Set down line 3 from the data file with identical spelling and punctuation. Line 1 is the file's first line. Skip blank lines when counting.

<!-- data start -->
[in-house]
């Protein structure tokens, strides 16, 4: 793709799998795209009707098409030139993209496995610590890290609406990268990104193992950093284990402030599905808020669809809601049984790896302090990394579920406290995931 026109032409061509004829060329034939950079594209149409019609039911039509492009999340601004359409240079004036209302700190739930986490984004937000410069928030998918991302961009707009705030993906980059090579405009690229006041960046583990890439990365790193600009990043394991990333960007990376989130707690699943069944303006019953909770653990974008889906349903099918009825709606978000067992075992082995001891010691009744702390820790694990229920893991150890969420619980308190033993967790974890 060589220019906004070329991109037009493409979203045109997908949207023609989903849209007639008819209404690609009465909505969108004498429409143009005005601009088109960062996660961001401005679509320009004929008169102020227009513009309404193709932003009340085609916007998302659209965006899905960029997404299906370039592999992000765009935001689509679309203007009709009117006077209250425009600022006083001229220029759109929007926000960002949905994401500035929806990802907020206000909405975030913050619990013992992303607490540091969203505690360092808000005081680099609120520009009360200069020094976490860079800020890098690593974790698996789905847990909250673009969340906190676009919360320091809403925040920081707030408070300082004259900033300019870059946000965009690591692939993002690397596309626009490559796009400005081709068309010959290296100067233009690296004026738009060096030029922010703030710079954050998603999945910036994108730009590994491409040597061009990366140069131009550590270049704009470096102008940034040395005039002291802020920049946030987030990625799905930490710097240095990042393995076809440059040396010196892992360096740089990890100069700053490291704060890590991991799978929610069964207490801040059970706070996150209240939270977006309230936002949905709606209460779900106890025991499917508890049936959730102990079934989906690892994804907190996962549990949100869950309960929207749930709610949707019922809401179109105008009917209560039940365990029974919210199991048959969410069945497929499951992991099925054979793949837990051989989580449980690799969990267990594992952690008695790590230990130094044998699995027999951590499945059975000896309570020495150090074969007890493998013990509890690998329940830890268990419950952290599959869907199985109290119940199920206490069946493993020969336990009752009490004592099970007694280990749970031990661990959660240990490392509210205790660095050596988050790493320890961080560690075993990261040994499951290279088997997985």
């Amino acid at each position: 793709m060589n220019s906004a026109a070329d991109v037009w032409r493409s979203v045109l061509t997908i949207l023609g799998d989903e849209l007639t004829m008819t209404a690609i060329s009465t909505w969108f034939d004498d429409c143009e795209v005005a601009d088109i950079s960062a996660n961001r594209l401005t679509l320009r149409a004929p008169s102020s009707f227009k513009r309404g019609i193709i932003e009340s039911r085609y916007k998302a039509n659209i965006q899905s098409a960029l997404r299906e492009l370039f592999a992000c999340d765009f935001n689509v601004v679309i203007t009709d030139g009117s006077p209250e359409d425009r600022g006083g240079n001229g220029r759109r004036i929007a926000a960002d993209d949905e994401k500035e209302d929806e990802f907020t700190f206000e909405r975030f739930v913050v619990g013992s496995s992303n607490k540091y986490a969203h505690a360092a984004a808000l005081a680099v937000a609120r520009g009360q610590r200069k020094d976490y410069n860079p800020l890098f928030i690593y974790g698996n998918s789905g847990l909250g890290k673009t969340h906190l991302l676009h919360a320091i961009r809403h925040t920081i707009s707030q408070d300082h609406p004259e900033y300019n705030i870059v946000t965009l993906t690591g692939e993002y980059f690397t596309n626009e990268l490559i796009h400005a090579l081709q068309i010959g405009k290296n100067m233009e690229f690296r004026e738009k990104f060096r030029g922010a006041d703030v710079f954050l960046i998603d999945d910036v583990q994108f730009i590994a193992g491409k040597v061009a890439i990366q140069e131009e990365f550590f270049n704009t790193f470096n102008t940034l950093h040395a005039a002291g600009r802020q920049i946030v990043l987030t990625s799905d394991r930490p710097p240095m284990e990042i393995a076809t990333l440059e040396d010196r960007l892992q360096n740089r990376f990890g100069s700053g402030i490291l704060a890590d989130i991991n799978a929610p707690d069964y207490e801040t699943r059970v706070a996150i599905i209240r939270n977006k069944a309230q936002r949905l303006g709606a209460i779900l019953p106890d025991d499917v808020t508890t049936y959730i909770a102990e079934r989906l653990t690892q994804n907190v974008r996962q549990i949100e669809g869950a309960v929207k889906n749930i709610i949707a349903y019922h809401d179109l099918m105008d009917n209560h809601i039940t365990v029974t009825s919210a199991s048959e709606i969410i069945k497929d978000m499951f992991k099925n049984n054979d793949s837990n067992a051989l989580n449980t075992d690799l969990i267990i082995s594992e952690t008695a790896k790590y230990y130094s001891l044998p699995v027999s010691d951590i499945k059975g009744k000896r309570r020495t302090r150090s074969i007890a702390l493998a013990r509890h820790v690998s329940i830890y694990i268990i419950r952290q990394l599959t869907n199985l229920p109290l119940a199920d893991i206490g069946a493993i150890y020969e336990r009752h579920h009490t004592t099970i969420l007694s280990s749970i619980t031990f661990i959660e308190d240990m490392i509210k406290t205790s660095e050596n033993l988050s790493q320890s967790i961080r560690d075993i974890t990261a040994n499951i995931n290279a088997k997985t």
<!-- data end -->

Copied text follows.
């Amino acid at each position: 793709m060589n220019s906004a026109a070329d991109v037009w032409r493409s979203v045109l061509t997908i949207l023609g799998d989903e849209l007639t004829m008819t209404a690609i060329s009465t909505w969108f034939d004498d429409c143009e795209v005005a601009d088109i950079s960062a996660n961001r594209l401005t679509l320009r149409a004929p008169s102020s009707f227009k513009r309404g019609i193709i932003e009340s039911r085609y916007k998302a039509n659209i965006q899905s098409a960029l997404r299906e492009l370039f592999a992000c999340d765009f935001n689509v601004v679309i203007t009709d030139g009117s006077p209250e359409d425009r600022g006083g240079n001229g220029r759109r004036i929007a926000a960002d993209d949905e994401k500035e209302d929806e990802f907020t700190f206000e909405r975030f739930v913050v619990g013992s496995s992303n607490k540091y986490a969203h505690a360092a984004a808000l005081a680099v937000a609120r520009g009360q610590r200069k020094d976490y410069n860079p800020l890098f928030i690593y974790g698996n998918s789905g847990l909250g890290k673009t969340h906190l991302l676009h919360a320091i961009r809403h925040t920081i707009s707030q408070d300082h609406p004259e900033y300019n705030i870059v946000t965009l993906t690591g692939e993002y980059f690397t596309n626009e990268l490559i796009h400005a090579l081709q068309i010959g405009k290296n100067m233009e690229f690296r004026e738009k990104f060096r030029g922010a006041d703030v710079f954050l960046i998603d999945d910036v583990q994108f730009i590994a193992g491409k040597v061009a890439i990366q140069e131009e990365f550590f270049n704009t790193f470096n102008t940034l950093h040395a005039a002291g600009r802020q920049i946030v990043l987030t990625s799905d394991r930490p710097p240095m284990e990042i393995a076809t990333l440059e040396d010196r960007l892992q360096n740089r990376f990890g100069s700053g402030i490291l704060a890590d989130i991991n799978a929610p707690d069964y207490e801040t699943r059970v706070a996150i599905i209240r939270n977006k069944a309230q936002r949905l303006g709606a209460i779900l019953p106890d025991d499917v808020t508890t049936y959730i909770a102990e079934r989906l653990t690892q994804n907190v974008r996962q549990i949100e669809g869950a309960v929207k889906n749930i709610i949707a349903y019922h809401d179109l099918m105008d009917n209560h809601i039940t365990v029974t009825s919210a199991s048959e709606i969410i069945k497929d978000m499951f992991k099925n049984n054979d793949s837990n067992a051989l989580n449980t075992d690799l969990i267990i082995s594992e952690t008695a790896k790590y230990y130094s001891l044998p699995v027999s010691d951590i499945k059975g009744k000896r309570r020495t302090r150090s074969i007890a702390l493998a013990r509890h820790v690998s329940i830890y694990i268990i419950r952290q990394l599959t869907n199985l229920p109290l119940a199920d893991i206490g069946a493993i150890y020969e336990r009752h579920h009490t004592t099970i969420l007694s280990s749970i619980t031990f661990i959660e308190d240990m490392i509210k406290t205790s660095e050596n033993l988050s790493q320890s967790i961080r560690d075993i974890t990261a040994n499951i995931n290279a088997k997985t």